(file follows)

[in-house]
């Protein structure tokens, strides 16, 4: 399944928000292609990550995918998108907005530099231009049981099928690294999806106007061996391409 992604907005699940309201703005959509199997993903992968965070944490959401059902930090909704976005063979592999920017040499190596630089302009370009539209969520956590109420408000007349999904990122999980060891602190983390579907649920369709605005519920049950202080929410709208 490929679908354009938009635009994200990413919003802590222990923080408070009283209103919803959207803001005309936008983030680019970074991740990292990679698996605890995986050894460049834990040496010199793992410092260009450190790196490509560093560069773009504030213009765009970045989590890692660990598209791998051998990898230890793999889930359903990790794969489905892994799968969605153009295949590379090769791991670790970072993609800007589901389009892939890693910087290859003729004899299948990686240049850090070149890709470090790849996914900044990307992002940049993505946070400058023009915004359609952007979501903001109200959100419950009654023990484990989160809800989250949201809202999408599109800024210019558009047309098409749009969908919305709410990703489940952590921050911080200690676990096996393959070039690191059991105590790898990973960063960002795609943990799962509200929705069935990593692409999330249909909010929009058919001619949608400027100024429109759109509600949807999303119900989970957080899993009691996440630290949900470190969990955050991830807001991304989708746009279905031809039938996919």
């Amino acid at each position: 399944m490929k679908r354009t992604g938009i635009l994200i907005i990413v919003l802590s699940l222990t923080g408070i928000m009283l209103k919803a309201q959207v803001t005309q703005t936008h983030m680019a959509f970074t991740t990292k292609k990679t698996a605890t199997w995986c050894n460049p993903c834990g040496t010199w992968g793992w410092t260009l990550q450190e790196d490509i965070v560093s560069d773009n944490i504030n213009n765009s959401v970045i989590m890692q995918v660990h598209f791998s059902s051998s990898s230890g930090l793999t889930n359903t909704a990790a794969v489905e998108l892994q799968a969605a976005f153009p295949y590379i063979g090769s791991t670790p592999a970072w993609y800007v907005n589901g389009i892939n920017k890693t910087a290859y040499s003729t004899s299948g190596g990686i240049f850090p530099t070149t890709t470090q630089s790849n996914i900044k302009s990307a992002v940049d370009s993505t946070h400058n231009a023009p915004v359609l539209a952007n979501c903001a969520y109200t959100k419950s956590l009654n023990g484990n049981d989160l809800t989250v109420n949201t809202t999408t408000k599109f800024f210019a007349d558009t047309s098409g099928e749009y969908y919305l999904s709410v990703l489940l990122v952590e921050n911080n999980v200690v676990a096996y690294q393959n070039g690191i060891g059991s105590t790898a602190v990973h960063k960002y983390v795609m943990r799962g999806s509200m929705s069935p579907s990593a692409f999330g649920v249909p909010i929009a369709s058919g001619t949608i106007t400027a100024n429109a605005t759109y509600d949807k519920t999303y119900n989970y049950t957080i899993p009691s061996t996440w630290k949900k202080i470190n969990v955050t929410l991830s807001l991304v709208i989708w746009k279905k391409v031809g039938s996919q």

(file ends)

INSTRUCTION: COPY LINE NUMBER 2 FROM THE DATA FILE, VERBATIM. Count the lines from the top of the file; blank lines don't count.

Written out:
């Protein structure tokens, strides 16, 4: 399944928000292609990550995918998108907005530099231009049981099928690294999806106007061996391409 992604907005699940309201703005959509199997993903992968965070944490959401059902930090909704976005063979592999920017040499190596630089302009370009539209969520956590109420408000007349999904990122999980060891602190983390579907649920369709605005519920049950202080929410709208 490929679908354009938009635009994200990413919003802590222990923080408070009283209103919803959207803001005309936008983030680019970074991740990292990679698996605890995986050894460049834990040496010199793992410092260009450190790196490509560093560069773009504030213009765009970045989590890692660990598209791998051998990898230890793999889930359903990790794969489905892994799968969605153009295949590379090769791991670790970072993609800007589901389009892939890693910087290859003729004899299948990686240049850090070149890709470090790849996914900044990307992002940049993505946070400058023009915004359609952007979501903001109200959100419950009654023990484990989160809800989250949201809202999408599109800024210019558009047309098409749009969908919305709410990703489940952590921050911080200690676990096996393959070039690191059991105590790898990973960063960002795609943990799962509200929705069935990593692409999330249909909010929009058919001619949608400027100024429109759109509600949807999303119900989970957080899993009691996440630290949900470190969990955050991830807001991304989708746009279905031809039938996919």